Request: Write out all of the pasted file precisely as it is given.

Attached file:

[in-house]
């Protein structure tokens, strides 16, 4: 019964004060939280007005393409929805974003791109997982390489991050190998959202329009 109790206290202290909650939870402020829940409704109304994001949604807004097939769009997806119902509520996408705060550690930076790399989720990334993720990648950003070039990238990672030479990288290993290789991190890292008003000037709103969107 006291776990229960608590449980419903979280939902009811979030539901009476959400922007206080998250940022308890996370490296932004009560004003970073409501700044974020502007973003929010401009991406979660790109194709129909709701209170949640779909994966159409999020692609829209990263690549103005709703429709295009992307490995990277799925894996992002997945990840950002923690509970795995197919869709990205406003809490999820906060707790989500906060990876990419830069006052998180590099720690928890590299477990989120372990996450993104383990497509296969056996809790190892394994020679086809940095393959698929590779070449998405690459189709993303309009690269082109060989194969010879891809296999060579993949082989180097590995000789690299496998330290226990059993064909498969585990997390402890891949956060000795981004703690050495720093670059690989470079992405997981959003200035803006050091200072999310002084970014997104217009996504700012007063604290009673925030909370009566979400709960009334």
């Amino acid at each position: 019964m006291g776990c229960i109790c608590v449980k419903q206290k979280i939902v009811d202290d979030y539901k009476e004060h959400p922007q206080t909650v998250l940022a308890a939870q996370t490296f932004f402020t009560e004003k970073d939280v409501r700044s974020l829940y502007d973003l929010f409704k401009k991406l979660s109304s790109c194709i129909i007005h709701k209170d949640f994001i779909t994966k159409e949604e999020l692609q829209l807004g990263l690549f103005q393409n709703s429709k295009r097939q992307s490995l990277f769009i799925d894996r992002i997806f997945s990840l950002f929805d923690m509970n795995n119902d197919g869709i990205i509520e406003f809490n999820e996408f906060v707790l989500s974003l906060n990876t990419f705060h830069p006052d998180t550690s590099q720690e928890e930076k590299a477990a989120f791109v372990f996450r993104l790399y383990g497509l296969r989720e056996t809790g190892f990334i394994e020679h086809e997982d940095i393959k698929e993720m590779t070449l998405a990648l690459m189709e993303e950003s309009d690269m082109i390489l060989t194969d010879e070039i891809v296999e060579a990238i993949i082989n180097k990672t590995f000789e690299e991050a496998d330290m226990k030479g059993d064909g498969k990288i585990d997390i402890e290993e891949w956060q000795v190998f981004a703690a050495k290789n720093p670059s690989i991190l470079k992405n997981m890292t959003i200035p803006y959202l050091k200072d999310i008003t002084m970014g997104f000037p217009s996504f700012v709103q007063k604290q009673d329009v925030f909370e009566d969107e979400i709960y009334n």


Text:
[in-house]
């Protein structure tokens, strides 16, 4: 019964004060939280007005393409929805974003791109997982390489991050190998959202329009 109790206290202290909650939870402020829940409704109304994001949604807004097939769009997806119902509520996408705060550690930076790399989720990334993720990648950003070039990238990672030479990288290993290789991190890292008003000037709103969107 006291776990229960608590449980419903979280939902009811979030539901009476959400922007206080998250940022308890996370490296932004009560004003970073409501700044974020502007973003929010401009991406979660790109194709129909709701209170949640779909994966159409999020692609829209990263690549103005709703429709295009992307490995990277799925894996992002997945990840950002923690509970795995197919869709990205406003809490999820906060707790989500906060990876990419830069006052998180590099720690928890590299477990989120372990996450993104383990497509296969056996809790190892394994020679086809940095393959698929590779070449998405690459189709993303309009690269082109060989194969010879891809296999060579993949082989180097590995000789690299496998330290226990059993064909498969585990997390402890891949956060000795981004703690050495720093670059690989470079992405997981959003200035803006050091200072999310002084970014997104217009996504700012007063604290009673925030909370009566979400709960009334």
């Amino acid at each position: 019964m006291g776990c229960i109790c608590v449980k419903q206290k979280i939902v009811d202290d979030y539901k009476e004060h959400p922007q206080t909650v998250l940022a308890a939870q996370t490296f932004f402020t009560e004003k970073d939280v409501r700044s974020l829940y502007d973003l929010f409704k401009k991406l979660s109304s790109c194709i129909i007005h709701k209170d949640f994001i779909t994966k159409e949604e999020l692609q829209l807004g990263l690549f103005q393409n709703s429709k295009r097939q992307s490995l990277f769009i799925d894996r992002i997806f997945s990840l950002f929805d923690m509970n795995n119902d197919g869709i990205i509520e406003f809490n999820e996408f906060v707790l989500s974003l906060n990876t990419f705060h830069p006052d998180t550690s590099q720690e928890e930076k590299a477990a989120f791109v372990f996450r993104l790399y383990g497509l296969r989720e056996t809790g190892f990334i394994e020679h086809e997982d940095i393959k698929e993720m590779t070449l998405a990648l690459m189709e993303e950003s309009d690269m082109i390489l060989t194969d010879e070039i891809v296999e060579a990238i993949i082989n180097k990672t590995f000789e690299e991050a496998d330290m226990k030479g059993d064909g498969k990288i585990d997390i402890e290993e891949w956060q000795v190998f981004a703690a050495k290789n720093p670059s690989i991190l470079k992405n997981m890292t959003i200035p803006y959202l050091k200072d999310i008003t002084m970014g997104f000037p217009s996504f700012v709103q007063k604290q009673d329009v925030f909370e009566d969107e979400i709960y009334n």